In summary, my best guess is 4-6 weeks to manufacture the new vaccine, 7-8 weeks to do clinical trials, and 1-3 weeks for approval, or a total of 12-18 weeks.

Addendum 2021-02-06: According to a Washington Post article on 2021-01-25, Moderna has started working on a vaccine for the P.1 variant.

The scientific and pharmaceutical race to keep coronavirus vaccines ahead of new virus variants escalated Monday, even as a highly transmissible variant first detected in people who had recently traveled to Brazil was discovered in Minnesota.

Moderna, the maker of one of the two authorized coronavirus vaccines in the United States, announced it would develop and test a new vaccine tailored to block a similar mutation-riddled virus variant in case an updated shot becomes necessary.


Addendum 2021-02-07: I forgot that the delay between the first and second dose is not 14 days, it’s 21 (for Moderna) and 28 (for Pfizer). I have adjusted accordingly.

Addendum 2021-02-19: Today, an article in the Washington Post said

A prime inventor of the technology behind mRNA vaccines, Drew Weissman, of the University of Pennsylvania, said he has been told by the leader of BioNTech that it could take as little as six weeks to formulate a new mRNA payload and manufacture it to target a variant. Pfizer chief executive Albert Bourla told investors earlier this month that he anticipates that a variant-specific vaccine could be approved in 100 days, including clinical testing and regulatory reviews.

Addendum 2021-02-23: Pfizer says that it has gotten its manufacturing time down to 60 days (from 100). That’s 8.5 weeks, so my estimate was optimistic.

Addendum 2021-02-24: Moderna has started a Phase 1 trial of a vaccine specifically against the B.1.351 (South African) strain. Pfizer announced that they are going to do a test also.

Addendum 2021-02-25 from an article dated 2021-02-22: the US FDA has released guidelines on what testing vaccines against variant strains will need to do. They need to vaccinate volunteers with the variant vaccine, and look at the blood to see how big of a response to the virus variants the volunteers’ blood makes. If the response is comparable to the one from the Classic vaccines, it’s a go. Addendum 2021-03-04: There’s a consortium of European non-EU countries which says the same basic thing about approving vaccines against new strains.


Moon landing and mRNA

Posted in Random thoughts, Technology trends at 5:34 pm by ducky

It does not seem appropriate to feel proud for things I had no part in. I don’t feel proud that the Sony recording of Saint-Saens: Cello Concerto No. 1 / Piano Concerto No. 2 / Violin Concerto No. 3 is awesome, for example.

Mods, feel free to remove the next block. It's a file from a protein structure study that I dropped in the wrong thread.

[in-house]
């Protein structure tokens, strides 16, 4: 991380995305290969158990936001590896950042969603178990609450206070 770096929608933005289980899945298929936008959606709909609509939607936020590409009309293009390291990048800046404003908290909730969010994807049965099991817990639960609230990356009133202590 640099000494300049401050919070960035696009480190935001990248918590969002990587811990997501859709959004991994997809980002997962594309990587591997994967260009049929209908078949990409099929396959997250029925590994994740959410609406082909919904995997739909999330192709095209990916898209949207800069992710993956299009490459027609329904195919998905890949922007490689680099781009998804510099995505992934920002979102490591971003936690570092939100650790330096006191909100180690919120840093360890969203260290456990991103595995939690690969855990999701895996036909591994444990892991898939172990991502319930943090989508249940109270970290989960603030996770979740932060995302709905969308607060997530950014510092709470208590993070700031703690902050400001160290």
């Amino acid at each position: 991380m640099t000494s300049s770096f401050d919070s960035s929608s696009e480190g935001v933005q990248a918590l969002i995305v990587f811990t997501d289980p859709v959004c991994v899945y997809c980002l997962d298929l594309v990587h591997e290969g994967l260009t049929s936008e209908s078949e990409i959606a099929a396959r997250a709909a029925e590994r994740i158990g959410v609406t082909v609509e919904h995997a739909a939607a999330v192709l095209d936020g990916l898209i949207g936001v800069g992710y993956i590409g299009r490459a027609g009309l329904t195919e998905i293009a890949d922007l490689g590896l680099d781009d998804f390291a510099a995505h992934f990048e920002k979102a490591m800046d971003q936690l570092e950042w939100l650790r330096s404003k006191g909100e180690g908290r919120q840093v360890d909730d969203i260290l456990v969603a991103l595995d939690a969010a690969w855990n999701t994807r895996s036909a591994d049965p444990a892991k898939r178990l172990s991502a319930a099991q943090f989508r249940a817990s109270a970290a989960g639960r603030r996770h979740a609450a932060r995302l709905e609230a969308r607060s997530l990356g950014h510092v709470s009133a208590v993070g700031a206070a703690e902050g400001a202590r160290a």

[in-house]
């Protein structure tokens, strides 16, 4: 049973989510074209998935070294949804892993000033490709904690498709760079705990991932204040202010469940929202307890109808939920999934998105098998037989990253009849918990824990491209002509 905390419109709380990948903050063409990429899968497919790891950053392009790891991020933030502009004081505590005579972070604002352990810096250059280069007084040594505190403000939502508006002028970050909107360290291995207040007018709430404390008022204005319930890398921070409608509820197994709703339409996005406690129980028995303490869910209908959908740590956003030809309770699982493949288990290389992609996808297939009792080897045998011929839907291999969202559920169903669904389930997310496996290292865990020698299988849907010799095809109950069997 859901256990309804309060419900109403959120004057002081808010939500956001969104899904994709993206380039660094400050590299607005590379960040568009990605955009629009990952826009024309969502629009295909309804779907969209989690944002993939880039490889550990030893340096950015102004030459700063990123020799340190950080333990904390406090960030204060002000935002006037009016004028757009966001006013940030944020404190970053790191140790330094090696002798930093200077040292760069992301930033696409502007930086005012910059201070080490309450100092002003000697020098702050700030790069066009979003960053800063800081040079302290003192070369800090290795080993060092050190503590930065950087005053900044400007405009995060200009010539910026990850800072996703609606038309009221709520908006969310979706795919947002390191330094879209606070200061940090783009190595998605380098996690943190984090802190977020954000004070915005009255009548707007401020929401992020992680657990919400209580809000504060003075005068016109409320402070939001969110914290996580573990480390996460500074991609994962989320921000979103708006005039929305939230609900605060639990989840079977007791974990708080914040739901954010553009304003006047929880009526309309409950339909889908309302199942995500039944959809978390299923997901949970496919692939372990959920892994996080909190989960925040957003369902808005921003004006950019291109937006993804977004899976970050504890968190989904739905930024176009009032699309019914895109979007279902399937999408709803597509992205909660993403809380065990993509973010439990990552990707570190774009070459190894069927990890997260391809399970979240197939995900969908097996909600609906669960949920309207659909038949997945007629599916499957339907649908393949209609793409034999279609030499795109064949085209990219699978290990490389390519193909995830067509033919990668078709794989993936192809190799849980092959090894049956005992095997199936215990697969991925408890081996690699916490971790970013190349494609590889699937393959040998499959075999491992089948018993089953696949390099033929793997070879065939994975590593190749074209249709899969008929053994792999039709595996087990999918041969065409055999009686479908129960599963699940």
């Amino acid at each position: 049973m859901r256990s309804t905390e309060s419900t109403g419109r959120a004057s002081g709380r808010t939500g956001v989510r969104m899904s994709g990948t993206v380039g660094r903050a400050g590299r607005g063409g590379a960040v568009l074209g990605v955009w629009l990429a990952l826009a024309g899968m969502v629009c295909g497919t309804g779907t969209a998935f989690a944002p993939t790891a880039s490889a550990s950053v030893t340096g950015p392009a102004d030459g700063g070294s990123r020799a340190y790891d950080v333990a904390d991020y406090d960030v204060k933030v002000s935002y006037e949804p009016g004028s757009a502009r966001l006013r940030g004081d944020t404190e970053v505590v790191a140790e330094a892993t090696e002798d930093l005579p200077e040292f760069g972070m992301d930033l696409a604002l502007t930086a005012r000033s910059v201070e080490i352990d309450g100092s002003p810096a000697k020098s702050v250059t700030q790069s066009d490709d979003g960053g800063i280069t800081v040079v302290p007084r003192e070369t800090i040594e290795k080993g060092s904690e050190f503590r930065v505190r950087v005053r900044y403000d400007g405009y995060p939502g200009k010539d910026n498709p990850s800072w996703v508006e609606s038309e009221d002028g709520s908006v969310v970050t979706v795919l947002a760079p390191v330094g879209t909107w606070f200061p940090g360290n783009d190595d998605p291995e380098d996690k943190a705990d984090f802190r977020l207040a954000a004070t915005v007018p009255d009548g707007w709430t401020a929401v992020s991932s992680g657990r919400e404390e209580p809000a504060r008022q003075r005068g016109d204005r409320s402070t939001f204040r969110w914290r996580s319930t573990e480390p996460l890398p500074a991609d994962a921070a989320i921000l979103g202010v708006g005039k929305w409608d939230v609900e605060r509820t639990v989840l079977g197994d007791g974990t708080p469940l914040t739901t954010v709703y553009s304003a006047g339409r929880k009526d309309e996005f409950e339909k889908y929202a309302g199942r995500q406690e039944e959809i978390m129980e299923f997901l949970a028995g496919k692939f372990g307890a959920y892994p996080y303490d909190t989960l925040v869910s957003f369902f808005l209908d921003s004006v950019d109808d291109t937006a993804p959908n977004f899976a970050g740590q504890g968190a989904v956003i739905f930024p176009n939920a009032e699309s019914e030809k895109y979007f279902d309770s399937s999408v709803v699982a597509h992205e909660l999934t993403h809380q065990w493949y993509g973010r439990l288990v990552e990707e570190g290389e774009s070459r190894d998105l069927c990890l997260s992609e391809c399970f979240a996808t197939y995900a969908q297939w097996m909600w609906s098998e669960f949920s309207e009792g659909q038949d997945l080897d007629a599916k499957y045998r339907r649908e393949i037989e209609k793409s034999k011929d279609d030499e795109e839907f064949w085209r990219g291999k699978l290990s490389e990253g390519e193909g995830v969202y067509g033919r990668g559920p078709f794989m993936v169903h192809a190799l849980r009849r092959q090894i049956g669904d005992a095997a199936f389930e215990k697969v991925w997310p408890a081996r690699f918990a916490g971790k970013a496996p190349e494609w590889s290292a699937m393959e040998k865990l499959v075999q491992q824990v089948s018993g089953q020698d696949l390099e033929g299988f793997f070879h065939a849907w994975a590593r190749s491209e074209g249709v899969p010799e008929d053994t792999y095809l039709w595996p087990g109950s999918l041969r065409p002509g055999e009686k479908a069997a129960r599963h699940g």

However, I am proud of the moon landing. Not personally, but as a human. I am incredibly proud that we — collectively, over the centuries — managed to land on another celestial body.

The Secret of Our Success: How Culture Is Driving Human Evolution, Domesticating Our Species, and Making Us Smarter by Joseph Henrich makes the case that “learning from others” is what sets humans apart from all the other animals. Apparently we are really really good at learning from others compared to other animals.

The moon landing is a great example of this. To get to the moon, we had to build upon many technological achievements. We humans invented writing and governments and paper and books and lending libraries and addition and subtraction and exponents and the zero and protractors and slide rules and furnaces and tin snips and fireworks and rockets and tubes and space suits and we did it! Us humans!

I am also proud, as a human being, of mRNA vaccines.

Not at first — I was a little nervous about the mRNA vaccines when they first got approved for use against COVID-19. The mRNA vaccine was a very new technology, and there was a huge amount of pressure. Did corners get cut, sacrificing safety for speed?

But after reading a bit about it (especially this explanation), I was in absolute awe. The mRNA vaccines are sort of like “pre-vaccines”, which convince our own bodies to make the things we want our bodies to recognize and destroy. Instead of injecting us with millions of SARS-CoV-2 spike proteins, we get injected with instructions for our cells to make bazillions of spike proteins. This makes the mRNA vaccines 95% effective against the SARS-CoV-2 virus.